By Elizabeth George
Amazon, you either love ‘em or you hate ‘em. To some people, they represent a threat to businesses and the end of brick and mortar. For others, they’re the answer to the prayers of time-constrained people on a budget. Which is most of us these days.
Regardless, it’s hard to argue with the quality of their consumer experience. Amazon’s vision is to be Earth’s most customer-centric company. A large part of this is reflected in the experience of both buying and receiving products from them.
They have mastered the easy sale. And the flexible delivery.
How is the senior living industry doing when it comes to making it easy for prospective residents to buy an apartment and move in?
I talked to Russell Rush, Managing Partner of R3R1 Consulting Group, and a Senior Living Foresight partner, to get his perspective on the industry, particularly when it comes to the sales process.
To say he feels strongly about this issue may be the understatement of the year (or maybe going back even further than that).
“We’re in a period where demand for our product is not as strong as we need it to be given the market supply”, Russell says. “Yet, we often make it hard for prospective residents to buy from us. In our zeal to increase our move-in numbers, we lose sight of our focus on the customer during the sales process.”
Shift Your Mindset
That sounded counterintuitive so I asked him to explain.
“Many people in the industry perceive the sales cycle to be much longer than the delivery cycle – we’ve institutionalized a belief that it will take 6-12 months for the average prospective resident to come in, tour our community, develop decision readiness and sign on. Conversely, communities often perceive the delivery cycle – the time it takes a new resident to sign on and move in – to be as short as 2-4 weeks.”
“In reality”, Russell says, “it’s nearly the reverse. In my senior living sales experience, the sales process takes on average about 2 weeks and it’s usually about 65 days before an incoming resident moves in.”
“In order for most older adults to be able to afford to live in a senior living community”, Russell says, “they need to sell their homes and that usually takes a couple of months, maybe longer depending on the state of the property market. That makes it nearly impossible for most people to move in within a few weeks of committing to an apartment.”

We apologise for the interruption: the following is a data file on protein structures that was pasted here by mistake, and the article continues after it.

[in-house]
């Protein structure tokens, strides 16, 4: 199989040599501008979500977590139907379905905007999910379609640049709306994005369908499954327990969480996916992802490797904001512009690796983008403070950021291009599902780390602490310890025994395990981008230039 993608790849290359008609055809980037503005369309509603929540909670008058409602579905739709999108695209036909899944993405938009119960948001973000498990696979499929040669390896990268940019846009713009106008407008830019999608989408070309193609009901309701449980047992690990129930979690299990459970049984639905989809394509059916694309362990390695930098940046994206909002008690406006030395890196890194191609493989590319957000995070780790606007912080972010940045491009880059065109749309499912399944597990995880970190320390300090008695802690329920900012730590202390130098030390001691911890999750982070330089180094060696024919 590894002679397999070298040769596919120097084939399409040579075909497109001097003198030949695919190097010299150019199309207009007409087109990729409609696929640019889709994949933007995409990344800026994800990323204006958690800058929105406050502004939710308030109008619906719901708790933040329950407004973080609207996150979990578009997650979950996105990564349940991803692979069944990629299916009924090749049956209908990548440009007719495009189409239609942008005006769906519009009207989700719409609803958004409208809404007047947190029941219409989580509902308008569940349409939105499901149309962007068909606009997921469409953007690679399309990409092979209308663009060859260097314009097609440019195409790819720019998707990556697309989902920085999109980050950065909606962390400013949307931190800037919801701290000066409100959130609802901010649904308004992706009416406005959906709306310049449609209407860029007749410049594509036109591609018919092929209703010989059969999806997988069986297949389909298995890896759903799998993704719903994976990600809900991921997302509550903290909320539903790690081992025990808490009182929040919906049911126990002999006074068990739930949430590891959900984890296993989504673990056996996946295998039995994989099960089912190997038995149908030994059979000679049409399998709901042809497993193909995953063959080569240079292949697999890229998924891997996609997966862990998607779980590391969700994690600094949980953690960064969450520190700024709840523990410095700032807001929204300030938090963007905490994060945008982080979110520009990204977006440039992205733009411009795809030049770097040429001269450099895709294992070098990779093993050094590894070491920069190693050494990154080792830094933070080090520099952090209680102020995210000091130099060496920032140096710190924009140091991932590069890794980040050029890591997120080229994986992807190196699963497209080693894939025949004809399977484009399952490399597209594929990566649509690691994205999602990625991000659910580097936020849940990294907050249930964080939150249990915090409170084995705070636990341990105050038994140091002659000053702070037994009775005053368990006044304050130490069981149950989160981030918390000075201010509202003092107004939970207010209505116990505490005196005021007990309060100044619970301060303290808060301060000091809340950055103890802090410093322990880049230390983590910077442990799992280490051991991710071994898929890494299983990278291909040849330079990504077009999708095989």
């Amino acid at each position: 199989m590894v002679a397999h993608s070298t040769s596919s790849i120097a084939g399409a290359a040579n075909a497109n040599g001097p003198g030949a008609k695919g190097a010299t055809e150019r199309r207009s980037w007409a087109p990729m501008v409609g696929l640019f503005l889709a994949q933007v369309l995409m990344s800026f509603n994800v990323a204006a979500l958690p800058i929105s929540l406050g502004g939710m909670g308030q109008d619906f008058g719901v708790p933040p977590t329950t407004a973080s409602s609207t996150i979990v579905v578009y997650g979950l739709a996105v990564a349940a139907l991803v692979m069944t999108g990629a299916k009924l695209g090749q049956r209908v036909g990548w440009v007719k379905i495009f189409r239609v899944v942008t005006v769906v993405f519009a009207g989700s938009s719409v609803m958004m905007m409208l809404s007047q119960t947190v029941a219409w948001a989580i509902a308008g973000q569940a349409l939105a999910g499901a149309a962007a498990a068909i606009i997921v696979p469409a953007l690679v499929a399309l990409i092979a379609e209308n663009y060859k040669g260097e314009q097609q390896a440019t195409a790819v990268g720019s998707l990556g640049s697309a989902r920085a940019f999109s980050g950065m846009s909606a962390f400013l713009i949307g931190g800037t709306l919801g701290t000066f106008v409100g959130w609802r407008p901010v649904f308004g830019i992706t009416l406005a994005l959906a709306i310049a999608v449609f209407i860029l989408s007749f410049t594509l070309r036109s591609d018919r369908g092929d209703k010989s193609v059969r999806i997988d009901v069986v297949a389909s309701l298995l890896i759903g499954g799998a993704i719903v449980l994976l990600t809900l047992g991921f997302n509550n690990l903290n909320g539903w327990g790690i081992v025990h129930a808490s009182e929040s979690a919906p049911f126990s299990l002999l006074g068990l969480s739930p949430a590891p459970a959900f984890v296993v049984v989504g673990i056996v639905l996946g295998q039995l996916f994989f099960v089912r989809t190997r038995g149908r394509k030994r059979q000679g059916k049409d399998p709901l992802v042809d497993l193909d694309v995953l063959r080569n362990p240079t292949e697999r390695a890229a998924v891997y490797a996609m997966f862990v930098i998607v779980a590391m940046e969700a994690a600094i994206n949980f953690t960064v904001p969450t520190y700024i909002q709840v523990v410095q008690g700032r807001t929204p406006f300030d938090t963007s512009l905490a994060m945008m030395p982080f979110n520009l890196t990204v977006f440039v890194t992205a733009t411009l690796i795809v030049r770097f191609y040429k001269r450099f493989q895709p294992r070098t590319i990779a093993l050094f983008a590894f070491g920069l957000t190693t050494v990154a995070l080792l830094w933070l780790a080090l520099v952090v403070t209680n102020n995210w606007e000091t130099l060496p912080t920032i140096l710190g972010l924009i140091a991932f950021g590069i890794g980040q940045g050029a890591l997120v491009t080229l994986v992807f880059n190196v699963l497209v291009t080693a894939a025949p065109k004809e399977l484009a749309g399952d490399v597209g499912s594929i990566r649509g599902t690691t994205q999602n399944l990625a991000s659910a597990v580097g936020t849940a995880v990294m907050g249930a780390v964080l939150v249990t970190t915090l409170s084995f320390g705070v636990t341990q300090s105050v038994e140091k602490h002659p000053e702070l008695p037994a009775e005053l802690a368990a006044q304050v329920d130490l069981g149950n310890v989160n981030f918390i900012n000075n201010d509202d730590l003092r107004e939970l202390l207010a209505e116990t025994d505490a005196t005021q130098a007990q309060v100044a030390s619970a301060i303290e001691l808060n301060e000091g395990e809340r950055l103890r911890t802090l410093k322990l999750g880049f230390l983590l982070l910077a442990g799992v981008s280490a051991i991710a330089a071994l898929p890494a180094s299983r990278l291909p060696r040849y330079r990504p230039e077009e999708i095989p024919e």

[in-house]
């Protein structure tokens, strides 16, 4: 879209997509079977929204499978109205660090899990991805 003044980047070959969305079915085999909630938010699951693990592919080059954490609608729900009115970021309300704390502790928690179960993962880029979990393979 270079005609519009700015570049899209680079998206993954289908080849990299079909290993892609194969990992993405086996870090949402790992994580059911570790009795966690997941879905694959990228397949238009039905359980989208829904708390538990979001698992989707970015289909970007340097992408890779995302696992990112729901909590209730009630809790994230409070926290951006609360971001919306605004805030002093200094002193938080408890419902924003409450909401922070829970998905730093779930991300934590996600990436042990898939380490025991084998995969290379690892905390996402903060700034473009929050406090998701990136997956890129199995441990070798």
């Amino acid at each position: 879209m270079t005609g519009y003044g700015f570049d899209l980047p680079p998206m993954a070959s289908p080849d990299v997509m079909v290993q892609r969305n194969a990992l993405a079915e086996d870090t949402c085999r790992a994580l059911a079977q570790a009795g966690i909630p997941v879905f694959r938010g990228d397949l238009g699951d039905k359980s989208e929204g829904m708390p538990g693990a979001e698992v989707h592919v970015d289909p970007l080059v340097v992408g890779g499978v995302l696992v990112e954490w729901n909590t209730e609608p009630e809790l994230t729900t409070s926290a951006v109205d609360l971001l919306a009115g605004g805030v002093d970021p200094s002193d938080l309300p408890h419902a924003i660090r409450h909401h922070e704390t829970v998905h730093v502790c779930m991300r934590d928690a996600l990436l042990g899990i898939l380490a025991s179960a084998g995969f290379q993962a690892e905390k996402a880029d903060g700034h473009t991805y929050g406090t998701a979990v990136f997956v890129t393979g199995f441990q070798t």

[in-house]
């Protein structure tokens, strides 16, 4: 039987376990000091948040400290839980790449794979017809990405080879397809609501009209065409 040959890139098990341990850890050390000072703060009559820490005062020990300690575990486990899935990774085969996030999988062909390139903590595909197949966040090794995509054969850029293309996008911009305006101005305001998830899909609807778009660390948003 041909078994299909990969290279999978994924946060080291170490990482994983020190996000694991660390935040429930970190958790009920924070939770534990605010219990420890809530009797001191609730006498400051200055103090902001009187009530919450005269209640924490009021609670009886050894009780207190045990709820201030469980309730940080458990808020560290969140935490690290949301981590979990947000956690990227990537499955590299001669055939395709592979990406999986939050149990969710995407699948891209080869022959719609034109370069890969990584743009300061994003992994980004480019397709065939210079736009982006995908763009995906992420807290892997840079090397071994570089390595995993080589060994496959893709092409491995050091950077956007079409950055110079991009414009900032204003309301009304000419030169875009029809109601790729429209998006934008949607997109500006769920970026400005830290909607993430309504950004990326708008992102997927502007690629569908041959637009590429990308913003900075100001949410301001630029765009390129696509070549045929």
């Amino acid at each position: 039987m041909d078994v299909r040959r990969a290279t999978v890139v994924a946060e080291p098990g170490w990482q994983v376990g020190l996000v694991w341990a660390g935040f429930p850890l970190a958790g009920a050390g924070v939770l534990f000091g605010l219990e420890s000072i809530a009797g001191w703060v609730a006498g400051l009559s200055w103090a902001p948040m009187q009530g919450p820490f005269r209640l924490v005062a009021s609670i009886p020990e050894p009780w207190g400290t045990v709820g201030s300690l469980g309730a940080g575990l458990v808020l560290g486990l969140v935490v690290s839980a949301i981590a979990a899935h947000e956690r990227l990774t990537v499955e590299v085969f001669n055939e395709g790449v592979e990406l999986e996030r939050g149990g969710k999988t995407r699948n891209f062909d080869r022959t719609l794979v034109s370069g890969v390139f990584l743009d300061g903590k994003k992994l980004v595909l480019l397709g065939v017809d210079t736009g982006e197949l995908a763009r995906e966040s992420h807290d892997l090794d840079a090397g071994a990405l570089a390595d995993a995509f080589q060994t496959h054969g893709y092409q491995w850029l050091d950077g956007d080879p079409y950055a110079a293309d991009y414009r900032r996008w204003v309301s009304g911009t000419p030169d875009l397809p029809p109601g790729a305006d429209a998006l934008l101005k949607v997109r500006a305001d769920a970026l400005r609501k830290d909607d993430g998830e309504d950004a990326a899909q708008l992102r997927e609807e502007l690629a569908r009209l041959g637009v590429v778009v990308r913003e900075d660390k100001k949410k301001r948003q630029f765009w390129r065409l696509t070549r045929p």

Russell believes that this mindset around the sales cycle and delivery cycle timeframes is affecting the entire sales process negatively and by making a mental adjustment, communities will be able to increase sales. He explains, “With demand lowering, more communities and salespeople are under a lot of pressure to report move-ins each week. Our natural inclination in response to the pressure is to try to talk an interested prospect into committing to an apartment and putting a deposit down well before they are psychologically ready to write a check.”
This can send them back to their homes throwing up their hands. We just made it hard for them to buy from us.
Russell shares his perspective on how communities can shift this mindset to increase their sales:
- Be realistic: “As we get older and are no longer working, we naturally become more risk-averse”, says Russell. “Most seniors are going to need to sell their homes before they can purchase an apartment from us and that process takes time. It’s no different from buying a home on contingency – most homebuyers need to sell their properties before they can purchase another. Putting a timeline on a prospect that places unnecessary pressure on them can backfire”.
- Assess your community’s census and demonstrate appropriate flexibility on move-in dates: Your situation will greatly influence how flexible you can be with interested prospects who are eager to sign on to your community but need time to get their ducks in a row. Says Russell, “If you’re at full or near full occupancy, you may not need to be flexible at all. But for those communities who have many vacant apartments, you are in a position to work with a prospect and hold an apartment open for an agreed upon time period.”
- Focus the weekly sales meeting on “reservations” rather than “move-ins”: Russell believes we need to have a different type of conversation with our sales teams. “We have a practice in the industry where salespeople are asked to report on the number of tours, deposits, move-ins for the week, move-outs for the week and what’s projected for the following week. By placing the emphasis on reservations rather than move-ins, we’ll shift mindsets to think longer-term and put together the plans to build the strong pipeline we need to sustain sales.
By flexing on move-in timelines and methodically building his pipeline, Russell has been very successful at increasing his closing ratios and filling up his client communities.
“We take more of a gamble when we focus on move-in numbers rather than the experience of our prospective resident. Being flexible is a win-win.”
Learn a proven method to convert more leads to move-ins. Sign up for the R3R1 Science of Selling Academy.